Films by Petna Ndaliko Katondolo

woman pouring water over her head
Past event

About

Petna Ndaliko Katondolo is an award-winning filmmaker, educator, and farmer from the Democratic Republic of the Congo. His multigenre works are acclaimed for their decolonial Ejo Lobi (Africanfuturistic) style, which engages historical content to address contemporary sociopolitical and cultural issues. The evening comprises the first two parts of the Triptych, a project of recoding aesthetics—a representational practice rooted in Katondolo’s indigenous understanding of time and space. Matata (2019) draws up an inventory of Africa and the legacy of its representations; Kapita (2021) is inspired by the official job title given to Congolese charged with enforcing their white masters’ bidding over their fellow Congolese on sites of capitalist extraction and production. These two films are followed by Ndaliko Katondolo’s latest completed piece, Kumbuka, which premiered at the Rotterdam International Film Festival.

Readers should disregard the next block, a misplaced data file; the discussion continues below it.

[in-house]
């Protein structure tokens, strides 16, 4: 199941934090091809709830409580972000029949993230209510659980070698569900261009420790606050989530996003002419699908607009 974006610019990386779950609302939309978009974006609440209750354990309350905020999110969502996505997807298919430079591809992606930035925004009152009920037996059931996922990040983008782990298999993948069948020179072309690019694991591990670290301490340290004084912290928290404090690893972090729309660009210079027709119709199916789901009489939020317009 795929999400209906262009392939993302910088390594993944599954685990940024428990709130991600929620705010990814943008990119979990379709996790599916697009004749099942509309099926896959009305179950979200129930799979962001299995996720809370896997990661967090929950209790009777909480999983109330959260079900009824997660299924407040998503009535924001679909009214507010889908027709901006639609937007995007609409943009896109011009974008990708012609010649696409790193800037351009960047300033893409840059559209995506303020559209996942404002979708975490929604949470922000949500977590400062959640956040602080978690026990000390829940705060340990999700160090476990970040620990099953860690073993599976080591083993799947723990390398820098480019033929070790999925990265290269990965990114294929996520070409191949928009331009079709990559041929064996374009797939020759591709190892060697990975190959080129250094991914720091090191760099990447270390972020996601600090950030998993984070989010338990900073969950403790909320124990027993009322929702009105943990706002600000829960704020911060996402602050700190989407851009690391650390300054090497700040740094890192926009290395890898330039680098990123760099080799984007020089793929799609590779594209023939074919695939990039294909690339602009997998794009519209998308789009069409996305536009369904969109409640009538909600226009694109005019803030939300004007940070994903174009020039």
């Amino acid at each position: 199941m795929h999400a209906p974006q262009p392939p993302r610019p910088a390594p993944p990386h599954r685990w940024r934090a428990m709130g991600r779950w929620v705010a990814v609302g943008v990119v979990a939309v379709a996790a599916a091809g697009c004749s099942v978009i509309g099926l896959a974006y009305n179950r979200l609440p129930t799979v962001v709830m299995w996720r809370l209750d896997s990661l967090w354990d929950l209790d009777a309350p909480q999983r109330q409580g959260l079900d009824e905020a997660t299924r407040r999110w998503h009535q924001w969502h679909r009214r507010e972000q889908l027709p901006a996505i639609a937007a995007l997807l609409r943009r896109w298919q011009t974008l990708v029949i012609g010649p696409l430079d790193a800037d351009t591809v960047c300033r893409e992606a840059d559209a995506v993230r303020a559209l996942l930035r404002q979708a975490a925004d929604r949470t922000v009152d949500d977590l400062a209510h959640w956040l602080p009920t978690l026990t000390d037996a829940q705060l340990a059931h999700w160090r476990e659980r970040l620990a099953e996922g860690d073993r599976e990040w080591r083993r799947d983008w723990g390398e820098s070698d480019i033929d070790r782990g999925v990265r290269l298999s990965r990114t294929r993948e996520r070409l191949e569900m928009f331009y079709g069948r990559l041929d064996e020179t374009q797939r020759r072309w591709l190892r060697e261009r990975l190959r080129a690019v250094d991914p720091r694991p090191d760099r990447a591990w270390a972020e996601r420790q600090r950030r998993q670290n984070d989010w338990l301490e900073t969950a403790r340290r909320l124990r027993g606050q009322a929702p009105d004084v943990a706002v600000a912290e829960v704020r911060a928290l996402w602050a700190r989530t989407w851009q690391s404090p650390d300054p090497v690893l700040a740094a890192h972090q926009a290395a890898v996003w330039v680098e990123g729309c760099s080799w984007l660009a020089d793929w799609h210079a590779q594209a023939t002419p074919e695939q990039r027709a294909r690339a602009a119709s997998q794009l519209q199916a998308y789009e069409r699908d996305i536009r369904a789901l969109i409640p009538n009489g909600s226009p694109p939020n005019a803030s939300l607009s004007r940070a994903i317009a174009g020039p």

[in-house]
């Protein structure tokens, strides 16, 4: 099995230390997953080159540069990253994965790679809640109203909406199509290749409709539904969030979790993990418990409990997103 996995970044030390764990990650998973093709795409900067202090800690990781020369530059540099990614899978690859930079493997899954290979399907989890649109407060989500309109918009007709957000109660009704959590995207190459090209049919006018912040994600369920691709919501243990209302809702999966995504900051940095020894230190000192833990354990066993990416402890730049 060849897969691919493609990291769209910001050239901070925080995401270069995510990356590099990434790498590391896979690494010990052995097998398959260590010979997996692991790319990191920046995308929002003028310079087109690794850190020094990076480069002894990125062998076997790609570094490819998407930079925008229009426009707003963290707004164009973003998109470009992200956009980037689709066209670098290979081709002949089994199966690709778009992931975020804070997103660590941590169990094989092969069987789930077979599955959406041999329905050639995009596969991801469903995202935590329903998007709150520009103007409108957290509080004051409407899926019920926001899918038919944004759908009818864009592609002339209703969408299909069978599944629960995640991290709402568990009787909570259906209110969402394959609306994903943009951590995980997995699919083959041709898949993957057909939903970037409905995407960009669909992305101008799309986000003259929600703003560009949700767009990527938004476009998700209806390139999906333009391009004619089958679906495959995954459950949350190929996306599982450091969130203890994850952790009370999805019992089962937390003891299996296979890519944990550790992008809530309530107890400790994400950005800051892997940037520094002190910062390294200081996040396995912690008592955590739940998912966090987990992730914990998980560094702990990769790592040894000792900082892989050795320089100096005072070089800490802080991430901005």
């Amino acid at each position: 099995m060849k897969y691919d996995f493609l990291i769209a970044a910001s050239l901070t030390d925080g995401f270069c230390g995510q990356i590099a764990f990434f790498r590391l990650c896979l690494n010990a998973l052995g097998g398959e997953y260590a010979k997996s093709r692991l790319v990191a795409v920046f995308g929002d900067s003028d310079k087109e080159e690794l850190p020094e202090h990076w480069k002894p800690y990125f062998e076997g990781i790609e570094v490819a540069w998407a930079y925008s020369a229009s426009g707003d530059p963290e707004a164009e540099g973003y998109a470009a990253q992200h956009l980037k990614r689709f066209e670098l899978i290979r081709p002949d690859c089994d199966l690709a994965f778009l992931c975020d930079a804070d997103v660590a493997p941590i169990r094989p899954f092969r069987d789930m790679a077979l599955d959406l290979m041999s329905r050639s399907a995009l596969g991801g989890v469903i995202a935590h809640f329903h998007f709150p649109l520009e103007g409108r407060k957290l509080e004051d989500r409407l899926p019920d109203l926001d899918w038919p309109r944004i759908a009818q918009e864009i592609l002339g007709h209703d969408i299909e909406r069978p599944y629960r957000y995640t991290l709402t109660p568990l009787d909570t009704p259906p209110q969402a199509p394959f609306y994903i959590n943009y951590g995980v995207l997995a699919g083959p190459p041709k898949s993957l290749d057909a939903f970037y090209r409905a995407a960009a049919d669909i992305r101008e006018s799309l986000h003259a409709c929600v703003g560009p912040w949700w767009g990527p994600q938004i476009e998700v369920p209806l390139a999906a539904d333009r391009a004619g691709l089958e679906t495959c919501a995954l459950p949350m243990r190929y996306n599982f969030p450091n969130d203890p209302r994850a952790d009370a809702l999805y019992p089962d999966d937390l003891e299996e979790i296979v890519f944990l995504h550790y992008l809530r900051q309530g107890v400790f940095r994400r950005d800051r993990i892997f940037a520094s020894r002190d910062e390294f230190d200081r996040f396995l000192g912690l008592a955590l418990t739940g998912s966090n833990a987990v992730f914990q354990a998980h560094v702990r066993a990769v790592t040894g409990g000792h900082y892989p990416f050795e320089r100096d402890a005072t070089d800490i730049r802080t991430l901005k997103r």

Instead of reproducing aesthetics of (ostensible) transparency, Kapita makes the window itself visible, as a reality of a representation that lies about colonisation as a philanthropic and civilizing project, and the reality of an extractivism that reduces humans to function and form and ultimately annihilates them. Human functions and forms are melted and moulded like copper is melt and moulded.

Matthias De Groof

The Jack H. Skirball Series is organized by Bérénice Reynaud and Eduardo Thomas.